Management Focus and Methodologies / Geographic Focus
This activity is expected to be implemented worldwide in each of the continents where USAID works (Asia, Africa, Europe/Eurasia, Latin America and Carribean, and Middle East/North Africa), and USAID expects that implementation will occur in no fewer than 40 countries in any given year, and that the countries that the recipient will work in may vary from year-to-year over the life of the award.
Target countries for implementation will be selected in coordination with USAID/DRG and USAID Missions. The recipient should expect to coordinate and, as appropriate, collaborate with relevant current and new USAID civil society and media activities (including with local partners, as well as with INGO implementing partners) to embed relevant internet freedom capacities to existing DRG programming when appropriate.
- Eligibility for this NOFO is not restricted.
- U.S. and non-U.S. non-governmental organizations are eligible to apply.
- Public International Organizations (PIOs) may not apply for funding under this opportunity.
- USAID welcomes applications from organizations that have not previously received financial assistance from USAID.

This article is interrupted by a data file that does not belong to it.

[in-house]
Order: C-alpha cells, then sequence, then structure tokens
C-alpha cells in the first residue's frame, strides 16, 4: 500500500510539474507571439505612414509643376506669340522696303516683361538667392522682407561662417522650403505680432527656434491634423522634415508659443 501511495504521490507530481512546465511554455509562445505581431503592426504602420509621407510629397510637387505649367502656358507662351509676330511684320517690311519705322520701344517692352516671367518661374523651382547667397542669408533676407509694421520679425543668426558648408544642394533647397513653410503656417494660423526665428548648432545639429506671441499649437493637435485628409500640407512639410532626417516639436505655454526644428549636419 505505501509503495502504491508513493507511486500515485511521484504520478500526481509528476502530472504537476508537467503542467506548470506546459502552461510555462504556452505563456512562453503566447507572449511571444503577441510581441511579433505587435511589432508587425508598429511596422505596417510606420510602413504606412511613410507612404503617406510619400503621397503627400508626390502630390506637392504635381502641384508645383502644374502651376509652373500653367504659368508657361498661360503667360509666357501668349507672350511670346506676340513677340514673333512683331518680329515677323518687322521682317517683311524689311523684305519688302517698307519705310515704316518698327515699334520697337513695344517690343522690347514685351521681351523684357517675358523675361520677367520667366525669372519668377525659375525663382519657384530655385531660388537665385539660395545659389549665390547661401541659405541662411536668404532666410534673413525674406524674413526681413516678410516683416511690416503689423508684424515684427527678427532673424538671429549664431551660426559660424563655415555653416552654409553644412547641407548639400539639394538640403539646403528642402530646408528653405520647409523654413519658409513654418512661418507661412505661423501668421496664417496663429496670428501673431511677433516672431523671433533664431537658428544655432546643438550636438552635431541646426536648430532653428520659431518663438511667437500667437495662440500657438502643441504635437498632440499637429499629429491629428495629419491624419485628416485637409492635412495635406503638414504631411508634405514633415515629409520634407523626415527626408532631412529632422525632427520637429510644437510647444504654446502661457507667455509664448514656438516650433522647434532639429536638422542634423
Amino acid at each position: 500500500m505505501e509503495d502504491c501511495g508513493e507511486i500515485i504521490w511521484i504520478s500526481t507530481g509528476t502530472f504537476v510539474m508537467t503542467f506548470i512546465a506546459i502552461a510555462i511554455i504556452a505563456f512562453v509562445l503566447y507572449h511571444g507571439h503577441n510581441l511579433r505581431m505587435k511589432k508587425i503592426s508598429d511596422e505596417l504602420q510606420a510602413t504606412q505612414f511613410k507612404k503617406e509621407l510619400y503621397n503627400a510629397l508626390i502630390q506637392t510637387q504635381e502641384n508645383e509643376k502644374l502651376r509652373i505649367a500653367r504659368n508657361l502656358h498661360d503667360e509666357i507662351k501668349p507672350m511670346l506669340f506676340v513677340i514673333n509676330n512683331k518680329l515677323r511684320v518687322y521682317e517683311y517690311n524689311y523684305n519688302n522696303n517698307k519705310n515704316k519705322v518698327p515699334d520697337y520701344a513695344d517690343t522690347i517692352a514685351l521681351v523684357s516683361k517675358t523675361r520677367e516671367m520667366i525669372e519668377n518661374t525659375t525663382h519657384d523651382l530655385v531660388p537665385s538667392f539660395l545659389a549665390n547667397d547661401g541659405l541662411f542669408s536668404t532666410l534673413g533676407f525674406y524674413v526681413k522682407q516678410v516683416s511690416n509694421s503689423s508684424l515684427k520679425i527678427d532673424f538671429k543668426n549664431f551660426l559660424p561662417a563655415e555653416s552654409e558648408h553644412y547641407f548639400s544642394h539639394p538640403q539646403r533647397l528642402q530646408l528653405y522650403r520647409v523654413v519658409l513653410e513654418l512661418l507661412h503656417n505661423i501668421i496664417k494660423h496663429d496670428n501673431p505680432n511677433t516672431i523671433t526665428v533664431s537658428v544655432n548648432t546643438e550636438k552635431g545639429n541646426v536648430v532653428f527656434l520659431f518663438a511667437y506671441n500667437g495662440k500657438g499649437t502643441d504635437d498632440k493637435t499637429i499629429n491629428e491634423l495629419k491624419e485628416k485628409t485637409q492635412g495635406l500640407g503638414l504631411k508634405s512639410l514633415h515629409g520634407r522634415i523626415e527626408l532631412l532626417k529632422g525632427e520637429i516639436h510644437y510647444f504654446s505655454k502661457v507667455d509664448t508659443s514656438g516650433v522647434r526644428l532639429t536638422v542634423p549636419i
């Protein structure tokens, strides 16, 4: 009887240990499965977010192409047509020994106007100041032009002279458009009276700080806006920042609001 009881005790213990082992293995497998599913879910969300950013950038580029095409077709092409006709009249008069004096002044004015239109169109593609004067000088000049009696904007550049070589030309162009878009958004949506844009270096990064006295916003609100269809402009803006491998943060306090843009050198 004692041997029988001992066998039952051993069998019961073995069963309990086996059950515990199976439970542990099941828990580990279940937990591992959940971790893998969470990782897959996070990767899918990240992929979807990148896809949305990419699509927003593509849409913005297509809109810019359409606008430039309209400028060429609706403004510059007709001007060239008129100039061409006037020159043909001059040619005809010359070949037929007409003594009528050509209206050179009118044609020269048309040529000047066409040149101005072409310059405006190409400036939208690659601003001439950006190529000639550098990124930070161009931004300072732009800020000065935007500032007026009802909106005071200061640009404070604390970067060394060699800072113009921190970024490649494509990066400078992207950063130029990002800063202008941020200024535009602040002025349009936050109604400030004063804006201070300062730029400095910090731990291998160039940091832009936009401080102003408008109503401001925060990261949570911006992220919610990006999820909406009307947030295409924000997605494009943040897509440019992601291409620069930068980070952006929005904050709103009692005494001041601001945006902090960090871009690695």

- Master’s degree in social sciences, community development, media and communications, cybersecurity, business, international development, or other related field.
- Five (5) years of related work experience in managing donor-supported programming in social sciences, community development, media and communications, business, international development, or related fields, including experience in internet freedom programming in an international context.
- Demonstrated experience working with marginalized groups.
- English proficiency is required. Strong oral and written communication skills.
How to Apply
Both the Technical and Business (Cost) Applications must include a cover page containing the following information:
- Name of the organization(s) submitting the application;
- Identification and signature of the primary contact person (by name, title, organization, mailing address, telephone number and email address) and the identification of an alternate contact person, if any (by name, title, organization, mailing address, telephone number and email address);
- Program name
- Notice of Funding Opportunity number
- Name of any proposed sub-recipients or partnerships (identify if any of the organizations are local organizations, per USAID’s definition of ‘local entity’ under ADS 303).
Applications must be submitted electronically by email at the address given on the website.
For more information, visit Internet Freedom Program.